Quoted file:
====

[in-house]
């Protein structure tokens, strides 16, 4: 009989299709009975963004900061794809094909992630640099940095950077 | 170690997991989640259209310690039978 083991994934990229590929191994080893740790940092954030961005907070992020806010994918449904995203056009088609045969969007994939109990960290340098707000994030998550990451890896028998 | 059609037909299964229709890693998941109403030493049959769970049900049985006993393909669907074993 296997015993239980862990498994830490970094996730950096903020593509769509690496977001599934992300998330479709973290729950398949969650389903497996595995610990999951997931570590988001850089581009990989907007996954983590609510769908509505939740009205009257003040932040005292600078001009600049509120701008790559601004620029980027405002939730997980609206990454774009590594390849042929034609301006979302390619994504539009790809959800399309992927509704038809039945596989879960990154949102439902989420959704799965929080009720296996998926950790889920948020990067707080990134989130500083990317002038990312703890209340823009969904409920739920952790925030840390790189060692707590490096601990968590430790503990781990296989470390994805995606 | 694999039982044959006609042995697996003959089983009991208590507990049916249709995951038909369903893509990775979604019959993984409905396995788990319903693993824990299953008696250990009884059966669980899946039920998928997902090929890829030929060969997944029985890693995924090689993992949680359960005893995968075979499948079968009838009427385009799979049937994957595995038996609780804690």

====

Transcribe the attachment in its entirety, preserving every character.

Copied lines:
[in-house]
């Protein structure tokens, strides 16, 4: 009989299709009975963004900061794809094909992630640099940095950077 | 170690997991989640259209310690039978 083991994934990229590929191994080893740790940092954030961005907070992020806010994918449904995203056009088609045969969007994939109990960290340098707000994030998550990451890896028998 | 059609037909299964229709890693998941109403030493049959769970049900049985006993393909669907074993 296997015993239980862990498994830490970094996730950096903020593509769509690496977001599934992300998330479709973290729950398949969650389903497996595995610990999951997931570590988001850089581009990989907007996954983590609510769908509505939740009205009257003040932040005292600078001009600049509120701008790559601004620029980027405002939730997980609206990454774009590594390849042929034609301006979302390619994504539009790809959800399309992927509704038809039945596989879960990154949102439902989420959704799965929080009720296996998926950790889920948020990067707080990134989130500083990317002038990312703890209340823009969904409920739920952790925030840390790189060692707590490096601990968590430790503990781990296989470390994805995606 | 694999039982044959006609042995697996003959089983009991208590507990049916249709995951038909369903893509990775979604019959993984409905396995788990319903693993824990299953008696250990009884059966669980899946039920998928997902090929890829030929060969997944029985890693995924090689993992949680359960005893995968075979499948079968009838009427385009799979049937994957595995038996609780804690």